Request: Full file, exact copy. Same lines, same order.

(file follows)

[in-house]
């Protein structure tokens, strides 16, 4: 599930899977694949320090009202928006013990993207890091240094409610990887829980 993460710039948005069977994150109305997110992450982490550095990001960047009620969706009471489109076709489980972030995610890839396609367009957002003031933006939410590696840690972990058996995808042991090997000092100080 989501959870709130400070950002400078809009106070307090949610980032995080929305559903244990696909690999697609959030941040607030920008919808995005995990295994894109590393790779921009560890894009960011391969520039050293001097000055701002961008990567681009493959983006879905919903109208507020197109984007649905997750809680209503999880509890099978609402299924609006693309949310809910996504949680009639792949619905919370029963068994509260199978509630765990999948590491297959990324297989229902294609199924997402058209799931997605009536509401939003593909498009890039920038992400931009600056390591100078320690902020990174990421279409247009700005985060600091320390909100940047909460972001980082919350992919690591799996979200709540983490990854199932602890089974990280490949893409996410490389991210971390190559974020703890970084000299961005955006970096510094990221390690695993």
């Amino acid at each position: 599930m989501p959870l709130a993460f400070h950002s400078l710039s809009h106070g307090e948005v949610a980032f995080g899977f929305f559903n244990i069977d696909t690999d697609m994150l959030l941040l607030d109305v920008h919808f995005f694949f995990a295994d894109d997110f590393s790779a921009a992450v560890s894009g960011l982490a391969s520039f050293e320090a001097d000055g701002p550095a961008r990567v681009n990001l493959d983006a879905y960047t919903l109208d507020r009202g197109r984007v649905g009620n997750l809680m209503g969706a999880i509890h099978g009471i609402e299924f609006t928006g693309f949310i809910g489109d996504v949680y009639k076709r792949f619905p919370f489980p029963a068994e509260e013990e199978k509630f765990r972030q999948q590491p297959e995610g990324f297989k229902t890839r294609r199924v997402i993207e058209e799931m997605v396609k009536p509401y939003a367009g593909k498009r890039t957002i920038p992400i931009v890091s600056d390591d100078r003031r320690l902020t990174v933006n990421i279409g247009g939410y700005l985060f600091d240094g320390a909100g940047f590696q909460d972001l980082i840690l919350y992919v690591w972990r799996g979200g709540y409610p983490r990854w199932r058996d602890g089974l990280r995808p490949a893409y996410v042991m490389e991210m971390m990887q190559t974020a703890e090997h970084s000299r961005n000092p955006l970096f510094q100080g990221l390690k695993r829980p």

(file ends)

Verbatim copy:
[in-house]
């Protein structure tokens, strides 16, 4: 599930899977694949320090009202928006013990993207890091240094409610990887829980 993460710039948005069977994150109305997110992450982490550095990001960047009620969706009471489109076709489980972030995610890839396609367009957002003031933006939410590696840690972990058996995808042991090997000092100080 989501959870709130400070950002400078809009106070307090949610980032995080929305559903244990696909690999697609959030941040607030920008919808995005995990295994894109590393790779921009560890894009960011391969520039050293001097000055701002961008990567681009493959983006879905919903109208507020197109984007649905997750809680209503999880509890099978609402299924609006693309949310809910996504949680009639792949619905919370029963068994509260199978509630765990999948590491297959990324297989229902294609199924997402058209799931997605009536509401939003593909498009890039920038992400931009600056390591100078320690902020990174990421279409247009700005985060600091320390909100940047909460972001980082919350992919690591799996979200709540983490990854199932602890089974990280490949893409996410490389991210971390190559974020703890970084000299961005955006970096510094990221390690695993």
């Amino acid at each position: 599930m989501p959870l709130a993460f400070h950002s400078l710039s809009h106070g307090e948005v949610a980032f995080g899977f929305f559903n244990i069977d696909t690999d697609m994150l959030l941040l607030d109305v920008h919808f995005f694949f995990a295994d894109d997110f590393s790779a921009a992450v560890s894009g960011l982490a391969s520039f050293e320090a001097d000055g701002p550095a961008r990567v681009n990001l493959d983006a879905y960047t919903l109208d507020r009202g197109r984007v649905g009620n997750l809680m209503g969706a999880i509890h099978g009471i609402e299924f609006t928006g693309f949310i809910g489109d996504v949680y009639k076709r792949f619905p919370f489980p029963a068994e509260e013990e199978k509630f765990r972030q999948q590491p297959e995610g990324f297989k229902t890839r294609r199924v997402i993207e058209e799931m997605v396609k009536p509401y939003a367009g593909k498009r890039t957002i920038p992400i931009v890091s600056d390591d100078r003031r320690l902020t990174v933006n990421i279409g247009g939410y700005l985060f600091d240094g320390a909100g940047f590696q909460d972001l980082i840690l919350y992919v690591w972990r799996g979200g709540y409610p983490r990854w199932r058996d602890g089974l990280r995808p490949a893409y996410v042991m490389e991210m971390m990887q190559t974020a703890e090997h970084s000299r961005n000092p955006l970096f510094q100080g990221l390690k695993r829980p």